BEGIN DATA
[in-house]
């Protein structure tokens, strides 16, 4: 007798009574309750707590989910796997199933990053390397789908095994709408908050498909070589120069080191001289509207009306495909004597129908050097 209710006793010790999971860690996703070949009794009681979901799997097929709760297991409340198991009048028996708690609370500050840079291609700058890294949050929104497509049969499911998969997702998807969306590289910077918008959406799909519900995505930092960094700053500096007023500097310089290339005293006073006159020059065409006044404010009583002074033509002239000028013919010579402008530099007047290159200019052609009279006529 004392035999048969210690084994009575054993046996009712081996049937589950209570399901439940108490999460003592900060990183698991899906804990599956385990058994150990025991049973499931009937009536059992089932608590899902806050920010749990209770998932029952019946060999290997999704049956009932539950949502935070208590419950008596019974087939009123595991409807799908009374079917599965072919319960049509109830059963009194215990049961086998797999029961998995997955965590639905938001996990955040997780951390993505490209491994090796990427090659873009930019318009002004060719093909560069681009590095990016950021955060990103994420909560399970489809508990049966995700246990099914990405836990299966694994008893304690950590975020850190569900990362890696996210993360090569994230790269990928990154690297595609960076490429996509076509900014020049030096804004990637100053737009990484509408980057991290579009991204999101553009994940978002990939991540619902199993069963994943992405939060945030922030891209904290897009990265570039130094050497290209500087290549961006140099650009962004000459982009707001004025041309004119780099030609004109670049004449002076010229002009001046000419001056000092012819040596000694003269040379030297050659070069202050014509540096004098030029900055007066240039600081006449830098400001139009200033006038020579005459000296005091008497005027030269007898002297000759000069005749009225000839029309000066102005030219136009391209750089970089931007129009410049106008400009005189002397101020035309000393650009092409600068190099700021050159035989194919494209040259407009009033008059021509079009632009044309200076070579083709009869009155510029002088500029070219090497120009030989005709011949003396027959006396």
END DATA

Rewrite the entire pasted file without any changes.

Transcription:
[in-house]
């Protein structure tokens, strides 16, 4: 007798009574309750707590989910796997199933990053390397789908095994709408908050498909070589120069080191001289509207009306495909004597129908050097 209710006793010790999971860690996703070949009794009681979901799997097929709760297991409340198991009048028996708690609370500050840079291609700058890294949050929104497509049969499911998969997702998807969306590289910077918008959406799909519900995505930092960094700053500096007023500097310089290339005293006073006159020059065409006044404010009583002074033509002239000028013919010579402008530099007047290159200019052609009279006529 004392035999048969210690084994009575054993046996009712081996049937589950209570399901439940108490999460003592900060990183698991899906804990599956385990058994150990025991049973499931009937009536059992089932608590899902806050920010749990209770998932029952019946060999290997999704049956009932539950949502935070208590419950008596019974087939009123595991409807799908009374079917599965072919319960049509109830059963009194215990049961086998797999029961998995997955965590639905938001996990955040997780951390993505490209491994090796990427090659873009930019318009002004060719093909560069681009590095990016950021955060990103994420909560399970489809508990049966995700246990099914990405836990299966694994008893304690950590975020850190569900990362890696996210993360090569994230790269990928990154690297595609960076490429996509076509900014020049030096804004990637100053737009990484509408980057991290579009991204999101553009994940978002990939991540619902199993069963994943992405939060945030922030891209904290897009990265570039130094050497290209500087290549961006140099650009962004000459982009707001004025041309004119780099030609004109670049004449002076010229002009001046000419001056000092012819040596000694003269040379030297050659070069202050014509540096004098030029900055007066240039600081006449830098400001139009200033006038020579005459000296005091008497005027030269007898002297000759000069005749009225000839029309000066102005030219136009391209750089970089931007129009410049106008400009005189002397101020035309000393650009092409600068190099700021050159035989194919494209040259407009009033008059021509079009632009044309200076070579083709009869009155510029002088500029070219090497120009030989005709011949003396027959006396």